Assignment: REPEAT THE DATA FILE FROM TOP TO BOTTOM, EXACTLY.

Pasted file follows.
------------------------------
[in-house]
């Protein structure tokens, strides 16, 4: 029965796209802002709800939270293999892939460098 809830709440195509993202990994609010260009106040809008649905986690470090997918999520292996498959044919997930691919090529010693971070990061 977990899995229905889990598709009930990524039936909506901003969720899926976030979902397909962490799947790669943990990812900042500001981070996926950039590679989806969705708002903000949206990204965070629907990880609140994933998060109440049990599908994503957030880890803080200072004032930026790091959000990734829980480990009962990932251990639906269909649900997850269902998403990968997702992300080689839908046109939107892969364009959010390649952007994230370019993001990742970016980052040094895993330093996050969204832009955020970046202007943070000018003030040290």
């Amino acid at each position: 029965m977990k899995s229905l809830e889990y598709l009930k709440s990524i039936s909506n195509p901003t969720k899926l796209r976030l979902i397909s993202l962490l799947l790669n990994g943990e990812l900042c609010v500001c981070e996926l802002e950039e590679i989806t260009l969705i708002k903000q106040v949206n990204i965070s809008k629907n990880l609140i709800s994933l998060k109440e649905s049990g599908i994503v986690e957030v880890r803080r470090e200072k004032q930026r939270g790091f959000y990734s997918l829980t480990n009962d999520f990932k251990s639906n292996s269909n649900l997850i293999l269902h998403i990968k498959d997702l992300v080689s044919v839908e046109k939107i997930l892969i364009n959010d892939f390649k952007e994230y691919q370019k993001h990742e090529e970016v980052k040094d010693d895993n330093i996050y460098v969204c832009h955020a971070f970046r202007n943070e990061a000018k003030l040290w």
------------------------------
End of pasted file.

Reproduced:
[in-house]
């Protein structure tokens, strides 16, 4: 029965796209802002709800939270293999892939460098 809830709440195509993202990994609010260009106040809008649905986690470090997918999520292996498959044919997930691919090529010693971070990061 977990899995229905889990598709009930990524039936909506901003969720899926976030979902397909962490799947790669943990990812900042500001981070996926950039590679989806969705708002903000949206990204965070629907990880609140994933998060109440049990599908994503957030880890803080200072004032930026790091959000990734829980480990009962990932251990639906269909649900997850269902998403990968997702992300080689839908046109939107892969364009959010390649952007994230370019993001990742970016980052040094895993330093996050969204832009955020970046202007943070000018003030040290």
């Amino acid at each position: 029965m977990k899995s229905l809830e889990y598709l009930k709440s990524i039936s909506n195509p901003t969720k899926l796209r976030l979902i397909s993202l962490l799947l790669n990994g943990e990812l900042c609010v500001c981070e996926l802002e950039e590679i989806t260009l969705i708002k903000q106040v949206n990204i965070s809008k629907n990880l609140i709800s994933l998060k109440e649905s049990g599908i994503v986690e957030v880890r803080r470090e200072k004032q930026r939270g790091f959000y990734s997918l829980t480990n009962d999520f990932k251990s639906n292996s269909n649900l997850i293999l269902h998403i990968k498959d997702l992300v080689s044919v839908e046109k939107i997930l892969i364009n959010d892939f390649k952007e994230y691919q370019k993001h990742e090529e970016v980052k040094d010693d895993n330093i996050y460098v969204c832009h955020a971070f970046r202007n943070e990061a000018k003030l040290w």